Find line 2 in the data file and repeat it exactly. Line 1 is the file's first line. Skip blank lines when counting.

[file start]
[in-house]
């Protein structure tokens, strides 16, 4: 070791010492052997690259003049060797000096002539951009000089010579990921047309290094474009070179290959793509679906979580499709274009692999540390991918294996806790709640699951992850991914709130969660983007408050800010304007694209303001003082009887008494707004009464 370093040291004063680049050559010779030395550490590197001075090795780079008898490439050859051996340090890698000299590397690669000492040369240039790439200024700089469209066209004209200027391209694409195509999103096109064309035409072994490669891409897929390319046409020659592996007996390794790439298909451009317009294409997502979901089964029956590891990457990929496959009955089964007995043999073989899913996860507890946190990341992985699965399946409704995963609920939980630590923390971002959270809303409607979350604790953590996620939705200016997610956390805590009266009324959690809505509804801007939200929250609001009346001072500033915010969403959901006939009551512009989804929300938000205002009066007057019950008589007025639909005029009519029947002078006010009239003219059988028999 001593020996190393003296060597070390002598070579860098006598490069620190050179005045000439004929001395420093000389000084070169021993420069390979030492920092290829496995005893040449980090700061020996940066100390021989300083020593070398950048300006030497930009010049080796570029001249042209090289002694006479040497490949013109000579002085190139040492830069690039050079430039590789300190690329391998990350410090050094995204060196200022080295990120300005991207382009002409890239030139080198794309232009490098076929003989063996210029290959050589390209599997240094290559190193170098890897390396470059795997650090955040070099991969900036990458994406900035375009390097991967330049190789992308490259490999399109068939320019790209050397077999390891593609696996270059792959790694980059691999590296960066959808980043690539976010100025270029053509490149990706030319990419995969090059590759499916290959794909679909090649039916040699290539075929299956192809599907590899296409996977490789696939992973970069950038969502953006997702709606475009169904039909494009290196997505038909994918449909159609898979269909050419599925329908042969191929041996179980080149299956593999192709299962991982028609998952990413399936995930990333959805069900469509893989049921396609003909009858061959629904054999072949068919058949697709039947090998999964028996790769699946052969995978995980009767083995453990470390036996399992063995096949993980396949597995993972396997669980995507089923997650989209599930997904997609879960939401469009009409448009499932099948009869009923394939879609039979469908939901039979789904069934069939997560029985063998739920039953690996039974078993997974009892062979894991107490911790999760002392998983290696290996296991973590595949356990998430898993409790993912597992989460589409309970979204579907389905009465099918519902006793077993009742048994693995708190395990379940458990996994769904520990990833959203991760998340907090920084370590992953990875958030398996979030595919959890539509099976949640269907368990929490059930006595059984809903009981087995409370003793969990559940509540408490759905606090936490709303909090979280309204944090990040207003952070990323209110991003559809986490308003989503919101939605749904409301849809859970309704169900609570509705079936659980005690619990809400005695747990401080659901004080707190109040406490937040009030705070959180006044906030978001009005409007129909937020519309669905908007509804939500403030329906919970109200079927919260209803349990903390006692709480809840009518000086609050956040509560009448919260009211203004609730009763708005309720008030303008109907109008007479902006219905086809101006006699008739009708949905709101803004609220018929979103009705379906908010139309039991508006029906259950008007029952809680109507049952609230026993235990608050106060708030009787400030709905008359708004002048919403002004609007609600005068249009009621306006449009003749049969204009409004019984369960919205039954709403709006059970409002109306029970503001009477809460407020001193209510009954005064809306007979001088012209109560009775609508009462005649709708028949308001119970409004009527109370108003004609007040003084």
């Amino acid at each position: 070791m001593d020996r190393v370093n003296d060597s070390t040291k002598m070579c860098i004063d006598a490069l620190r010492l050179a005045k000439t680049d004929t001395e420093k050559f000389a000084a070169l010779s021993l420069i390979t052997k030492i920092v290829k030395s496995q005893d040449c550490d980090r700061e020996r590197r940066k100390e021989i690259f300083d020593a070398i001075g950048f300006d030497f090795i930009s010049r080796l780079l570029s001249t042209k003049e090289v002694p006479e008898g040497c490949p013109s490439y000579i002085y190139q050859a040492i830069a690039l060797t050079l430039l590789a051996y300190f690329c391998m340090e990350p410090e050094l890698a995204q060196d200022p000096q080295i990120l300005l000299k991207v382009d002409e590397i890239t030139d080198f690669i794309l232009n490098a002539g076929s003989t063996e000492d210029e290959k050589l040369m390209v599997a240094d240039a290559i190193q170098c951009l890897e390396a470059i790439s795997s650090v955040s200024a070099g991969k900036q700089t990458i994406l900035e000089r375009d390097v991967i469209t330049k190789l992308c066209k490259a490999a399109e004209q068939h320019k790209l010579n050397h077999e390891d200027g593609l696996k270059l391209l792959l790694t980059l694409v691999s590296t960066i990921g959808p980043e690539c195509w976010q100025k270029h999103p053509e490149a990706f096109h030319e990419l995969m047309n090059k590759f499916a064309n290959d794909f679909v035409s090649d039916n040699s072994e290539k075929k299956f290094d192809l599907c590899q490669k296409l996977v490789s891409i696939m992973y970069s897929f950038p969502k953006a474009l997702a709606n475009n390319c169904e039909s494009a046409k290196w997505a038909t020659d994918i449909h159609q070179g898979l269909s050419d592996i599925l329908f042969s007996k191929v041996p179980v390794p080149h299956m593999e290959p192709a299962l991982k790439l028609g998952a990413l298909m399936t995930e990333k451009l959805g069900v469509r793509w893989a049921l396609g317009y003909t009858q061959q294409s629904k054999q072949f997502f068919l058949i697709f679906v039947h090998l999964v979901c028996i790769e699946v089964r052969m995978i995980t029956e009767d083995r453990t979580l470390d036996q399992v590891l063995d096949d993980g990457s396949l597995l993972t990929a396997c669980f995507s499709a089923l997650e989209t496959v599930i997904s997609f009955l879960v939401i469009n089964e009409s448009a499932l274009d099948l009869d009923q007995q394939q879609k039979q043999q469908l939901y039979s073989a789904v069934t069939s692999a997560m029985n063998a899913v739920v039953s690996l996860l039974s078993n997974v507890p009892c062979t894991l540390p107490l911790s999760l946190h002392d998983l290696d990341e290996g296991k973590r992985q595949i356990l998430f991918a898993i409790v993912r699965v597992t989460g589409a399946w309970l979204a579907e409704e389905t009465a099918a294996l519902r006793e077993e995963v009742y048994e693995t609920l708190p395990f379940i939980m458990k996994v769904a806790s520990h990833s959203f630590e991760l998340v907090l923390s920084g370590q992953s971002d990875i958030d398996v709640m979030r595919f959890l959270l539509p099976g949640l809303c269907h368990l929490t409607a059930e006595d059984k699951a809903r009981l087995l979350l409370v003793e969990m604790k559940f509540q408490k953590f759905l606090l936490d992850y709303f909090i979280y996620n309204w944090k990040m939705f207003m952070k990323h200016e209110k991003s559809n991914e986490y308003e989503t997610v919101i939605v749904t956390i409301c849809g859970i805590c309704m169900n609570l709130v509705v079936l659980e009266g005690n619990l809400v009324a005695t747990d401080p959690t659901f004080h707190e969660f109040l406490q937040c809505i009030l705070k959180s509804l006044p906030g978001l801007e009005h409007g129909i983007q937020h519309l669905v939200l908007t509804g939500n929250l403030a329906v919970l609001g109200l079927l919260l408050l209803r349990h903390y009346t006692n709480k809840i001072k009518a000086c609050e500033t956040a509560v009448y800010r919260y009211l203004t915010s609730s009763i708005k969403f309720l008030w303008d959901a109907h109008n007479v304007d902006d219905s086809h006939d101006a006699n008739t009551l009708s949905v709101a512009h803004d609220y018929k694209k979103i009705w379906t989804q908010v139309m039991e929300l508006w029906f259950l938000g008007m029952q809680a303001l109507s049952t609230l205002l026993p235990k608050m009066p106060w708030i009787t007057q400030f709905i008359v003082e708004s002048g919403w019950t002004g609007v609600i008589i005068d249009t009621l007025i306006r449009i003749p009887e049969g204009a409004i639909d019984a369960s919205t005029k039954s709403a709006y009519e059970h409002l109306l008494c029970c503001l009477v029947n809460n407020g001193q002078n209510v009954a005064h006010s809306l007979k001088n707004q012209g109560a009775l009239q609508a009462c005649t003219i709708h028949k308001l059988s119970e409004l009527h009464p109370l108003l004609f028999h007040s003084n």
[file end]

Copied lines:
């Protein structure tokens, strides 16, 4: 070791010492052997690259003049060797000096002539951009000089010579990921047309290094474009070179290959793509679906979580499709274009692999540390991918294996806790709640699951992850991914709130969660983007408050800010304007694209303001003082009887008494707004009464 370093040291004063680049050559010779030395550490590197001075090795780079008898490439050859051996340090890698000299590397690669000492040369240039790439200024700089469209066209004209200027391209694409195509999103096109064309035409072994490669891409897929390319046409020659592996007996390794790439298909451009317009294409997502979901089964029956590891990457990929496959009955089964007995043999073989899913996860507890946190990341992985699965399946409704995963609920939980630590923390971002959270809303409607979350604790953590996620939705200016997610956390805590009266009324959690809505509804801007939200929250609001009346001072500033915010969403959901006939009551512009989804929300938000205002009066007057019950008589007025639909005029009519029947002078006010009239003219059988028999 001593020996190393003296060597070390002598070579860098006598490069620190050179005045000439004929001395420093000389000084070169021993420069390979030492920092290829496995005893040449980090700061020996940066100390021989300083020593070398950048300006030497930009010049080796570029001249042209090289002694006479040497490949013109000579002085190139040492830069690039050079430039590789300190690329391998990350410090050094995204060196200022080295990120300005991207382009002409890239030139080198794309232009490098076929003989063996210029290959050589390209599997240094290559190193170098890897390396470059795997650090955040070099991969900036990458994406900035375009390097991967330049190789992308490259490999399109068939320019790209050397077999390891593609696996270059792959790694980059691999590296960066959808980043690539976010100025270029053509490149990706030319990419995969090059590759499916290959794909679909090649039916040699290539075929299956192809599907590899296409996977490789696939992973970069950038969502953006997702709606475009169904039909494009290196997505038909994918449909159609898979269909050419599925329908042969191929041996179980080149299956593999192709299962991982028609998952990413399936995930990333959805069900469509893989049921396609003909009858061959629904054999072949068919058949697709039947090998999964028996790769699946052969995978995980009767083995453990470390036996399992063995096949993980396949597995993972396997669980995507089923997650989209599930997904997609879960939401469009009409448009499932099948009869009923394939879609039979469908939901039979789904069934069939997560029985063998739920039953690996039974078993997974009892062979894991107490911790999760002392998983290696290996296991973590595949356990998430898993409790993912597992989460589409309970979204579907389905009465099918519902006793077993009742048994693995708190395990379940458990996994769904520990990833959203991760998340907090920084370590992953990875958030398996979030595919959890539509099976949640269907368990929490059930006595059984809903009981087995409370003793969990559940509540408490759905606090936490709303909090979280309204944090990040207003952070990323209110991003559809986490308003989503919101939605749904409301849809859970309704169900609570509705079936659980005690619990809400005695747990401080659901004080707190109040406490937040009030705070959180006044906030978001009005409007129909937020519309669905908007509804939500403030329906919970109200079927919260209803349990903390006692709480809840009518000086609050956040509560009448919260009211203004609730009763708005309720008030303008109907109008007479902006219905086809101006006699008739009708949905709101803004609220018929979103009705379906908010139309039991508006029906259950008007029952809680109507049952609230026993235990608050106060708030009787400030709905008359708004002048919403002004609007609600005068249009009621306006449009003749049969204009409004019984369960919205039954709403709006059970409002109306029970503001009477809460407020001193209510009954005064809306007979001088012209109560009775609508009462005649709708028949308001119970409004009527109370108003004609007040003084």